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Chapter 5 : Diagnosis of Latent Tuberculosis Infection
This chapter reviews the tuberculin skin test (TST) and the newer blood tests to detect latent tuberculosis infection (LTBI). TST is still the most widely used and available test for the diagnosis of tuberculous infection. Tuberculous infection with Mycobacterium tuberculosis, a cascade of immune responses ensues triggered by activated macrophages and carried out by T cells. Two types of tuberculin preparations have been in use, old tuberculin (OT) and purified protein derivative (PPD). PPD antigen is administered by multiple-puncture tests and the intradermal Mantoux test. The Mantoux test is performed by intradermally injecting 0.1 ml of PPD tuberculin (5 TU) into the skin of the volar aspect of the forearm. A negative reaction to the tuberculin test does not rule out tuberculous infection. A poor technique of administration can result in a falsely negative reaction. Though skin sensitivity usually persists and is lifelong, waning can occur, often with age, resulting in an apparent negative reaction. In such instances reactivity can be accentuated with repeated testing (the booster effect). Two gamma interferon release assays (IGRA) systems using RD1-encoded antigens are currently commercially available for TB detection. An IGRA or a TST may be used without preference for testing recent contacts of persons with infectious pulmonary TB with considerations for follow-up testing. An IGRA or a TST may also be used without preference for periodic screening of persons who might have occupational exposure to M. tuberculosis with considerations for conversions and reversions.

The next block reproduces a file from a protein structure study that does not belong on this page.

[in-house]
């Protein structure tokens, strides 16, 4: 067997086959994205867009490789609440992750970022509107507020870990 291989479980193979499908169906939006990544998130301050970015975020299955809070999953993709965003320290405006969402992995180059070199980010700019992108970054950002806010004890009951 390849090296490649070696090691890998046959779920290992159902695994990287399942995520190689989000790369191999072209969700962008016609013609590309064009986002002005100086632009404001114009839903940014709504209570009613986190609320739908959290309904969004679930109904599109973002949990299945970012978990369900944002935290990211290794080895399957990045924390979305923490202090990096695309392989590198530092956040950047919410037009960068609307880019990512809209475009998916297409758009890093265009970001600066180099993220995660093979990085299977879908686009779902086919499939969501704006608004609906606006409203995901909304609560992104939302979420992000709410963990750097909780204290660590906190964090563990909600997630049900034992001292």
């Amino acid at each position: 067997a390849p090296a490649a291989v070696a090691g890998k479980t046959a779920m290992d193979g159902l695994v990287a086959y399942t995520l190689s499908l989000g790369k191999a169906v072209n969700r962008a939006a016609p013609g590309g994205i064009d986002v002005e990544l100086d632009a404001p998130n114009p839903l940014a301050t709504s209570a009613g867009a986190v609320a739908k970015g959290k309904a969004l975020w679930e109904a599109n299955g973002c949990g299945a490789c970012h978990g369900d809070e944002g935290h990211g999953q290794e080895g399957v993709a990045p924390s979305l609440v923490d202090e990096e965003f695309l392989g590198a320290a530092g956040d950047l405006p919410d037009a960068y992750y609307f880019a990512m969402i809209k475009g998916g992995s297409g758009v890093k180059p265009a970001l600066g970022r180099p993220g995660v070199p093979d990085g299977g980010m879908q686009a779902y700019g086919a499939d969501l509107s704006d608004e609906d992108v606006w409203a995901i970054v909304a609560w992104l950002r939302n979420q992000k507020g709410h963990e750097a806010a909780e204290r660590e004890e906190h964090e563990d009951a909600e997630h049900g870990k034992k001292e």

Key Concept Ranking
- Enzyme-Linked Immunosorbent Assay